Question: What is the difference between an Estate Plan and a Will? Why do I need one?
Answer: Versus, just a single Will, a basic estate plan consists of a Will, Health Care Proxy, Durable Power of Attorney and often a Declaration of Homestead. 99% of the clients who call for a Will, elect a full estate plan. The additional documents are equally important, yet, the price difference is slight. These documents serve different purposes.
A Will states your intentions for the distribution of real estate, money and possessions upon your death. It also identifies a personal representative to manage your affairs and deliver your assets. Most importantly, if you have minor children, a guardian is nominated in your Will, should both parents pass away.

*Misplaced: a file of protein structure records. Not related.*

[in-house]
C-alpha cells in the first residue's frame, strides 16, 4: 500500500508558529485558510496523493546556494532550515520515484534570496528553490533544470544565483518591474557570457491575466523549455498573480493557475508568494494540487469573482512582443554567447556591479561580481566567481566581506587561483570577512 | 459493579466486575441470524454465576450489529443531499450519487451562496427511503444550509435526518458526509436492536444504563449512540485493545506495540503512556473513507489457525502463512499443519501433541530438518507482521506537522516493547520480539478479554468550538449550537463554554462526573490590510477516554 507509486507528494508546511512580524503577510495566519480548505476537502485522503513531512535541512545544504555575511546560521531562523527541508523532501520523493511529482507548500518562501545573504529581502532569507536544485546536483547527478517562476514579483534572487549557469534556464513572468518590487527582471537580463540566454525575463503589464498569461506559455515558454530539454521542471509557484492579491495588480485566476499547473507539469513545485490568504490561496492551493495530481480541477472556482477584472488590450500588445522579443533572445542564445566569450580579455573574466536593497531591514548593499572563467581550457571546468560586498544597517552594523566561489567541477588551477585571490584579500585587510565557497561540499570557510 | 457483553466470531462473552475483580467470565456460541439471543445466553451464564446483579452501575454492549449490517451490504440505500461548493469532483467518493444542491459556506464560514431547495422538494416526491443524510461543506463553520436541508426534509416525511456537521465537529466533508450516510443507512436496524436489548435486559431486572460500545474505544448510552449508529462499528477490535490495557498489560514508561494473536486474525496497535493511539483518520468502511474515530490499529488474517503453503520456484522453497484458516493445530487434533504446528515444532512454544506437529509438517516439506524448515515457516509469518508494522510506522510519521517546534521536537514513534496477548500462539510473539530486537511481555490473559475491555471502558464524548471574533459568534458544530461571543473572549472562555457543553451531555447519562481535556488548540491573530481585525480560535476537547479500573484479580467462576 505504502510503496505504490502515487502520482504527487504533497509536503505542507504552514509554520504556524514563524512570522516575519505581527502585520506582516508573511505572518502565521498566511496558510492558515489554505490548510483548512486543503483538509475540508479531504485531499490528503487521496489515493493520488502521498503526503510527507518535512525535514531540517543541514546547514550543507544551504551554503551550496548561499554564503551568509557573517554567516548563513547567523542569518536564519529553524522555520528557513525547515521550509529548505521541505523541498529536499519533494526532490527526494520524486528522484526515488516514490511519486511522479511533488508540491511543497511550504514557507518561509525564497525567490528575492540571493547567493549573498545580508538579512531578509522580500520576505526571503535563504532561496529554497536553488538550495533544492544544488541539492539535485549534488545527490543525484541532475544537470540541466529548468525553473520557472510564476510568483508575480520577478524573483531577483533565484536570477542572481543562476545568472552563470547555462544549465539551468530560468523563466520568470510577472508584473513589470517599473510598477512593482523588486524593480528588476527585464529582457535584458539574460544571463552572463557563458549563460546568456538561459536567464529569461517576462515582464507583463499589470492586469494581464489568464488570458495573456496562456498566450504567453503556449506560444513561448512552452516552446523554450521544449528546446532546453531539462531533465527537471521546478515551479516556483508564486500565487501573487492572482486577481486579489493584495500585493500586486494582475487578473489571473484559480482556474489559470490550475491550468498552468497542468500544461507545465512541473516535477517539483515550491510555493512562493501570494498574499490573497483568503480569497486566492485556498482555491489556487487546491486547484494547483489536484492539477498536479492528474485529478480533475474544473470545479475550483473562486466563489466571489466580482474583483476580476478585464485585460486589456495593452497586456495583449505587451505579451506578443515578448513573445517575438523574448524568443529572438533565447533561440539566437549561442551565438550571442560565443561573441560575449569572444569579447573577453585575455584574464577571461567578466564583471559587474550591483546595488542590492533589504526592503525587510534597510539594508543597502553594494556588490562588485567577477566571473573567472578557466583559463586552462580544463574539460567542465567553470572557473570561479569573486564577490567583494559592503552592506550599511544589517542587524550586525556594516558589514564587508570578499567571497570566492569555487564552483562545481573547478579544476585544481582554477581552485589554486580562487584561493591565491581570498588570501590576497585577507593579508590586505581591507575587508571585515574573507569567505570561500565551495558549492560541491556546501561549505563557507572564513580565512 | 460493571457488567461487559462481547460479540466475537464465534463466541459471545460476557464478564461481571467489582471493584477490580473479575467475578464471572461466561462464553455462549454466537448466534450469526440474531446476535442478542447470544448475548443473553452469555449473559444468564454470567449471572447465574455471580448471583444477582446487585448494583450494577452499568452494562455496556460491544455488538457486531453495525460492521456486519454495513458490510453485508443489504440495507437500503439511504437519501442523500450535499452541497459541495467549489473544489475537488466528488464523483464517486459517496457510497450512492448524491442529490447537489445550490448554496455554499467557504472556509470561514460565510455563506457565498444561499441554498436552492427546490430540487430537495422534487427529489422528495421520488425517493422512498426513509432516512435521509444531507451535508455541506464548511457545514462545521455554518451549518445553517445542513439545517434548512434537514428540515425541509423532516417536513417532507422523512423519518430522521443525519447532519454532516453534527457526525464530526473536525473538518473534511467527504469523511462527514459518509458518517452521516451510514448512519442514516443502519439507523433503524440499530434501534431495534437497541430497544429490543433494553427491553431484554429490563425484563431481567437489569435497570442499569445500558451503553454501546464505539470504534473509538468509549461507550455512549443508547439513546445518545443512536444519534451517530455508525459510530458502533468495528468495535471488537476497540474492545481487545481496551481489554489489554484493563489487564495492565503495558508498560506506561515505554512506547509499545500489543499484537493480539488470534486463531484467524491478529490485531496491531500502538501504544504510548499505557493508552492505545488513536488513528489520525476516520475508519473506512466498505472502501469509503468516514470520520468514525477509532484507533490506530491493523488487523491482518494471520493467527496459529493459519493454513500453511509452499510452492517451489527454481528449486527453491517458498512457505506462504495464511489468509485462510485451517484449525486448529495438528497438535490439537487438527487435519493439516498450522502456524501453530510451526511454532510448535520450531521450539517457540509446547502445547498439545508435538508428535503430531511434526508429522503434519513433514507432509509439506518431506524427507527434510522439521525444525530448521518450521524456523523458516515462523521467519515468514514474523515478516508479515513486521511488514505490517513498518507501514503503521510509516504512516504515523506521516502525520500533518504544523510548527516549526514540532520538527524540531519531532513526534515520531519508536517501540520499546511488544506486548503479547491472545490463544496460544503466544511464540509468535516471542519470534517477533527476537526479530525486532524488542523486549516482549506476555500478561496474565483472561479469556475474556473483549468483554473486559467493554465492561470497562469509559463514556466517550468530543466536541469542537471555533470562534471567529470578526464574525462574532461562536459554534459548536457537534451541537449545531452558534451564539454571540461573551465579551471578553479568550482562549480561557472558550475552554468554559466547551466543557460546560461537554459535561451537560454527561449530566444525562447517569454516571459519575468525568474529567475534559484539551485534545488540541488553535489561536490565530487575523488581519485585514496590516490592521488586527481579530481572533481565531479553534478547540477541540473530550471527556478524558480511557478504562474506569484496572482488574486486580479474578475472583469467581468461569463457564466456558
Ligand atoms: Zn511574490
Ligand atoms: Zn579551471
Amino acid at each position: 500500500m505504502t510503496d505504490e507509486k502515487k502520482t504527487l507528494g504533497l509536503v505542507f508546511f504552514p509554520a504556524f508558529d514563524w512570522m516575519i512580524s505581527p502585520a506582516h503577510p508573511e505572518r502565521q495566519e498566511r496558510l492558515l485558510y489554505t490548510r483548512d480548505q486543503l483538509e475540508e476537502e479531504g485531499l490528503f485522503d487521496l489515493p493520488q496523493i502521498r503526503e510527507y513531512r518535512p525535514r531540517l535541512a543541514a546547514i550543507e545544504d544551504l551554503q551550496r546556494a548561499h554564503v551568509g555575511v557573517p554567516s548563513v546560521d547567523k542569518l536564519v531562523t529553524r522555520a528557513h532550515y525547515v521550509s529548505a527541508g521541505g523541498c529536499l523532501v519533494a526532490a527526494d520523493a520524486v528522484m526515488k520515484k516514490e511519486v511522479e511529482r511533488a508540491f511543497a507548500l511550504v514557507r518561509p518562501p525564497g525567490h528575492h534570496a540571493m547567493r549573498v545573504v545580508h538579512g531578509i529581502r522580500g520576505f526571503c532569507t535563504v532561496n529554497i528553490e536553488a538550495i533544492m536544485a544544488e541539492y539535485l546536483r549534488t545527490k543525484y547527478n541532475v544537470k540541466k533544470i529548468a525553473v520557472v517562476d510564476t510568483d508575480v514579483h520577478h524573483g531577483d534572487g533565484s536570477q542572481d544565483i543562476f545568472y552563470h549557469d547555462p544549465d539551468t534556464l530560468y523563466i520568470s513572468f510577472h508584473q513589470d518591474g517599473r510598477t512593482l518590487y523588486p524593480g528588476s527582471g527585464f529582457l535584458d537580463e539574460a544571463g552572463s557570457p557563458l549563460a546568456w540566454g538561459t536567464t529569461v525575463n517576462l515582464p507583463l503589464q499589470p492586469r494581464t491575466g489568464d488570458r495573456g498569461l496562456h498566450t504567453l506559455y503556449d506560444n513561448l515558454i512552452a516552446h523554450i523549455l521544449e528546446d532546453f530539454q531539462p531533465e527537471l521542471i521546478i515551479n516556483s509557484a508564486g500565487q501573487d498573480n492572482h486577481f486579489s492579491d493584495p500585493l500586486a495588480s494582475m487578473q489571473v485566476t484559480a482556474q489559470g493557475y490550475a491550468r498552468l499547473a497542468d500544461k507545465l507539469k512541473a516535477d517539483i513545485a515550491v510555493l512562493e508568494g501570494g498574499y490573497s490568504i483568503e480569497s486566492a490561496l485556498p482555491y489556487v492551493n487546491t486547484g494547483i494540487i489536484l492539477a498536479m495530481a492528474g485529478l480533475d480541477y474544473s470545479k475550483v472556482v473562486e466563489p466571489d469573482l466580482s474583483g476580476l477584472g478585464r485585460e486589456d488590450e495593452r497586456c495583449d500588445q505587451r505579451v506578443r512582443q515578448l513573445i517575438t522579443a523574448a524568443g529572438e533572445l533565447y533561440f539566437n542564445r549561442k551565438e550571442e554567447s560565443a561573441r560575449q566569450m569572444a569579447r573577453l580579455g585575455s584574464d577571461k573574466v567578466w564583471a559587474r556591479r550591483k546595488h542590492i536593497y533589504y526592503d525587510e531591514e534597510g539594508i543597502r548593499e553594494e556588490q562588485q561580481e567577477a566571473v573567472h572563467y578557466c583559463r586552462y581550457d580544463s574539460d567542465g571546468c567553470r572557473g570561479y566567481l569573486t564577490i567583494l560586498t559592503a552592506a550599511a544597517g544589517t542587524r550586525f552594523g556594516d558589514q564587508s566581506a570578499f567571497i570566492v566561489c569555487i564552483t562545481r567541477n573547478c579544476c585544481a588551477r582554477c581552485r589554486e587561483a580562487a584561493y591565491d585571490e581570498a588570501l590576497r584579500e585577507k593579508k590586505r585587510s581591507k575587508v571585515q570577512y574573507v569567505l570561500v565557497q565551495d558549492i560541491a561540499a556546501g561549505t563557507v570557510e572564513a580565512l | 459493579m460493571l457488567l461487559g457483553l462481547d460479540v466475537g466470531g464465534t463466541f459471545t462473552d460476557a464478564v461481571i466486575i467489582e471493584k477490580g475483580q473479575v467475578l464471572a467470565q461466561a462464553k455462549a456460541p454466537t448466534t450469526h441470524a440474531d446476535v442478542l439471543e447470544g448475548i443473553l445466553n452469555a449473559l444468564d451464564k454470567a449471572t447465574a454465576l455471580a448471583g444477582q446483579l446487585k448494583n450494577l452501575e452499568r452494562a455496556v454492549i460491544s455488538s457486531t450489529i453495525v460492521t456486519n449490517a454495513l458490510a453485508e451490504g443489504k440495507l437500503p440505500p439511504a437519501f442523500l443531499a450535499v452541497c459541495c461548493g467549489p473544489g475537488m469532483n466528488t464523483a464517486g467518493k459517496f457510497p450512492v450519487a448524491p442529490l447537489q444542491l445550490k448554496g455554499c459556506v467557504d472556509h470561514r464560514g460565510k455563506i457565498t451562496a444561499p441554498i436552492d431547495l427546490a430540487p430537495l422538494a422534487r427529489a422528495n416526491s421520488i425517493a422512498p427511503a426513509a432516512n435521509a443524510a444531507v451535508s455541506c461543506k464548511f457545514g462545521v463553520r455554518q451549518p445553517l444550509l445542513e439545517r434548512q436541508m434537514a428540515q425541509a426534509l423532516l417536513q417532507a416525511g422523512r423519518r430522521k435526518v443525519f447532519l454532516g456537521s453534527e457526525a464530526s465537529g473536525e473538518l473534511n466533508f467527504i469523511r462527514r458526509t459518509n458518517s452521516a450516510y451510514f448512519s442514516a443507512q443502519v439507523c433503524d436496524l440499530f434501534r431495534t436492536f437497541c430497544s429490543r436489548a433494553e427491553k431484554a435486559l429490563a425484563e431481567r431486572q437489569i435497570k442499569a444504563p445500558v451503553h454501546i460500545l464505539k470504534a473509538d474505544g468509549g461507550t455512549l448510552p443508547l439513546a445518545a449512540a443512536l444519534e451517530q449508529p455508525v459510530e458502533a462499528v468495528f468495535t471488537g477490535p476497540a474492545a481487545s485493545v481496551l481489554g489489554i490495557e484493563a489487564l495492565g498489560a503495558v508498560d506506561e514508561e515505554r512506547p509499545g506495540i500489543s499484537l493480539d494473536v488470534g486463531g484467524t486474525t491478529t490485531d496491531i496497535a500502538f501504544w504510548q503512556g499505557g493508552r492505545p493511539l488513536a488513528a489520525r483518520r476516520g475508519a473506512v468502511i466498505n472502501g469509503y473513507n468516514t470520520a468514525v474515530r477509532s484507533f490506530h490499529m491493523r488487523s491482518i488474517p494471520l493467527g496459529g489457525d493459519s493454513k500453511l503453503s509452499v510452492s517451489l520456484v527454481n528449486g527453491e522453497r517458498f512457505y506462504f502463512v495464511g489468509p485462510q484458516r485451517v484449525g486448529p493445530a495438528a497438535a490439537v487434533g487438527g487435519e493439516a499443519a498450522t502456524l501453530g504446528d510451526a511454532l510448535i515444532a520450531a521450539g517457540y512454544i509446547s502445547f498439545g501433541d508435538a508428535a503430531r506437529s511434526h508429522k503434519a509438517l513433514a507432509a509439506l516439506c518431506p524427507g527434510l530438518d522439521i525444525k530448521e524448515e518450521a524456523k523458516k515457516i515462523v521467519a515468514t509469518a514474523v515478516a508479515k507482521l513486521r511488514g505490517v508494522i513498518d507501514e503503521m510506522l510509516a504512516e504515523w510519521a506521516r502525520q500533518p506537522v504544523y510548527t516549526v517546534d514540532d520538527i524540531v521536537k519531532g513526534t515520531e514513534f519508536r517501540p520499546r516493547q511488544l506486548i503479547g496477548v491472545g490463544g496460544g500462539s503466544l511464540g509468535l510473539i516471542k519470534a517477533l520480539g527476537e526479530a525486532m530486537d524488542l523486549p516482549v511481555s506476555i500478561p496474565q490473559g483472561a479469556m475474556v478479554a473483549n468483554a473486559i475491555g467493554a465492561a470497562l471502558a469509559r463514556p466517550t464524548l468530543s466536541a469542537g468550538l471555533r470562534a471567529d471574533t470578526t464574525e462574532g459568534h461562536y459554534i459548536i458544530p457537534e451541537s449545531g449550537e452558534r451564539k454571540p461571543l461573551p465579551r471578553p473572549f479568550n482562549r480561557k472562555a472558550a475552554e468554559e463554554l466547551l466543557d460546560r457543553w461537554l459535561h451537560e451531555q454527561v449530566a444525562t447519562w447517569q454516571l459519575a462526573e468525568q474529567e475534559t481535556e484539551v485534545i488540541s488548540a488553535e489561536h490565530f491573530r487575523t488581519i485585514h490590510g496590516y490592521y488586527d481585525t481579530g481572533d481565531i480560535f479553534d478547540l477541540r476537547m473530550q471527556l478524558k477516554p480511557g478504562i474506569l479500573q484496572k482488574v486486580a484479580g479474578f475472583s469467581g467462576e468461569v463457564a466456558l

A Health Care Proxy and Durable Power of Attorney give another individual medical and financial decision-making authority on your behalf, if you are medically incapacitated. Finally, a Declaration of Homestead is drawn to protect your home’s equity against creditors.
Why do you need an estate plan?: To officially state your decision regarding the above matters. Without these documents, family members are left in turmoil trying to make major decisions and handle assets. Further, should you be medically unable to act on your own behalf, your spouse, or anyone else, will be unable to control of your affairs without such documents.
Attorney James Haroutunian practice includes estate planning law. Contact him to begin your estate plan or with questions at the Haroutunian Law Office at 790 Boston Road, Billerica, 978-671-0711, prioritylaw.com, hlawoffice.com, or email at email@example.com.